Major League Baseball has a lot of seemingly unbreakable records. Joe DiMaggio's 56-game hitting streak comes to mind. Once again, for the 73rd consecutive season, no player even came close to breaking that record. Orel Hershiser's 59 consecutive shutout innings streak also comes to mind. For what it's worth, a pair of Dodgers came within two complete games of tying that. Relatively speaking, that's still pretty distant.
While hitting streaks and shutout streaks are impressive, there are less 'legendary' plateaus that could be met this season. In 2015, a few players that the fans have watched all season long are remarkably close to setting amazing records of their own. Let's take a look at a couple.
The UZR/150 Title
Perhaps we need to rename this one to make it more marketable. Ultimate Player of the Year? Whatever you want to call it, Kevin Kiermaier currently sits second all-time in single-season UZR/150 with a minimum of 1000 innings in the same position. It is worth noting that if we remove the 1000 inning threshold Brett Gardner's 2010 campaign in right field still reigns supreme. Gardner had a UZR/150 that season of 45.8 while Kiermaier's is a pedestrian 41.4. Sarcasm aside, that is otherworldly.
Unfortunately though, Kiermaier is not on pace to eclipse the UZR title. With 26.3 runs saved, Kiermaier currently sits fifth and will almost definitely take fourth place in the coming days. Alfonso Soriano's 2007, Manny Machado's 2013, and Franklin Gutierrez's 2009 campaigns will be the difficult ones to beat. If Kiermaier's pace stays static and he plays all remaining innings for the Rays, he will finish with a UZR of 31.3. That would get Kiermaier just barely ahead of Machado's 31.2 but still behind Soriano's first-place mark of 32.0.
If UZR/150 were around prior to 2002, one has to wonder where other great outfielders like Willie Mays would fit. Wondering this is an exercise in futility. Don't let anything turn your focus away from perhaps the best defensive season you will ever see in your lifetime... until Kiermaier takes the field again in 2016.
The wRC+ Title
Tommy Gilligan - USA Today
Again, the Run Creation Title? Or could we please just make this statistic the governing one for the Batting Title? Clown question bro. Bryce Harper is finishing up his MVP-caliber season and will almost assuredly finish with the best wRC+ of the past decade. Of course, Barry Bonds' 2001-2004 are all better but -- and I don't mean to dismiss anything the best player ever to play baseball did -- that was a different era. In 2015, pitching has been dominant and one batter is more than 100% better than the mean at generating runs. Harper currently has a wRC+ of 203, which puts him 28th all-time. That will certainly fluctuate a bit -- 20 players sit between 198 and 208 for instance -- but Harper is having an historic season nonetheless.
Let's try to put it in better context. In Mark McGwire's 70 home run season he had a wRC+ of 205. In Barry Bonds' last season with the Pirates -- the one with the .313 ISO -- he had a wRC+ of 198. As of this writing, Bryce Harper's 203 wRC+ is sandwiched between another 203 and a 205. One is 1919 Babe Ruth. The other is 1930 Babe Ruth. For recency's sake, Miguel Cabrera's 2013, everyone would agree, was amazingly impressive. Harper will almost definitely eclipse that mark of 192 wRC+. So, yeah, he's in pretty good company.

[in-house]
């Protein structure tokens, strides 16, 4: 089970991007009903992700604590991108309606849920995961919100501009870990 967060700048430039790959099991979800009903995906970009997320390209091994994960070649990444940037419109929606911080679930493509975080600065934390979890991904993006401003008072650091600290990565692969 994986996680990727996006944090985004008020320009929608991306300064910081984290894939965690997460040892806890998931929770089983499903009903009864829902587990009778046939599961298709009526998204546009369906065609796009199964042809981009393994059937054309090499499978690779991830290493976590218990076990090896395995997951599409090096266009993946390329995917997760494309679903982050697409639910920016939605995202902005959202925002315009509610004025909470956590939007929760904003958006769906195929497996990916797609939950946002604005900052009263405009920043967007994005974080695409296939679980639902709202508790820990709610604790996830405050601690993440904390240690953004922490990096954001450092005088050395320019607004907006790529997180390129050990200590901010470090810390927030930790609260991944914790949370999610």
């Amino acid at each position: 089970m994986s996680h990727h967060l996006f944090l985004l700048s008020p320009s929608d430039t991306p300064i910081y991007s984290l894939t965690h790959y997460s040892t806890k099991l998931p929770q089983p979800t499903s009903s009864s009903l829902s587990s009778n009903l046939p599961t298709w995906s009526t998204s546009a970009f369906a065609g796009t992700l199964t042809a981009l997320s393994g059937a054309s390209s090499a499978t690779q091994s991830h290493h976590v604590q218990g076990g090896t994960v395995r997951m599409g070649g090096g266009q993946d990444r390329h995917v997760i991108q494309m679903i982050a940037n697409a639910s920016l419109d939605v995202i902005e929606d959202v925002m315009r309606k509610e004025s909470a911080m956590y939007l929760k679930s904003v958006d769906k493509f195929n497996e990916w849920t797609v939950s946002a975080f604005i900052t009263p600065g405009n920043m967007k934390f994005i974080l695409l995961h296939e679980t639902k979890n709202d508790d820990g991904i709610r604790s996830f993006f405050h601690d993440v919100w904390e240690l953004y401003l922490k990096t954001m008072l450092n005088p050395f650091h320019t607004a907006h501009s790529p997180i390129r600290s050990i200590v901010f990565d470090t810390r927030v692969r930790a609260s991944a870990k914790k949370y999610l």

Since the designated hitter was introduced, Harper currently sits eighth in single season wRC+ and behind only four players. It is well within the realm of possibility that he finishes fifth and behind only one player (the four Barry Bonds seasons). Harper would need to beat the mean by an extra 3 runs to pass Jeff Bagwell's 1994. The electorate would be crazy to overlook the amazing season Harper has put together on the field just because his team might not make the playoffs.
The FIP/xFIP Title
Richard Mackson - USA Today
I think I'm starting to understand why people think sabermetrics isn't palatable or marketable. Of course, we may as well name this the Kershaw Title. Since xFIP immemorial, only one other player has had a better season than Clayton Kershaw's 2015 campaign. That player is Clayton Kershaw last season. His ability to embarrass hitters by not allowing walks or home runs or really much contact at all over his last two seasons has never, ever been bested. Is that sinking in yet? By FIP -- the non-HR/FB-adjusted twin which can go back a lot further -- only 1999 Pedro Martinez, 1984 Dwight Gooden, 2013 Matt Harvey, and 1995 Randy Johnson stand in the way of first place. Clayton Kershaw's 2014 campaign sits third.
While he could most likely yawn his way to another NL Cy Young, he will have to work a bit harder to maintain his best-ever career FIP. Oh wait, no he won't, he holds that record too (career numbers since 1973). Perhaps it's a tad unfair to crown someone the victor of that title before he actually goes through the twilight of his career, but Kershaw is only 27. Pedro Martinez's 1.61 FIP season didn't happen until he was 30. There is the possibility that Kershaw could actually get better before his abilities begin to wane. That's scary.
Fans routinely want to see the impossible, never mind the improbable. They want to see absolute bests. Sometimes their imagination promises that to them in April. What's really crazy is not only did fans get rewarded in 2015, but that the headlines won't even need to be manufactured. Appreciate 2015, fans. It's not every season that we see this many noteworthy performances.
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Michael Bradburn is a Featured Writer for Beyond the Box Score. You can follow him on Twitter at @mwbii or reach him at email@example.com.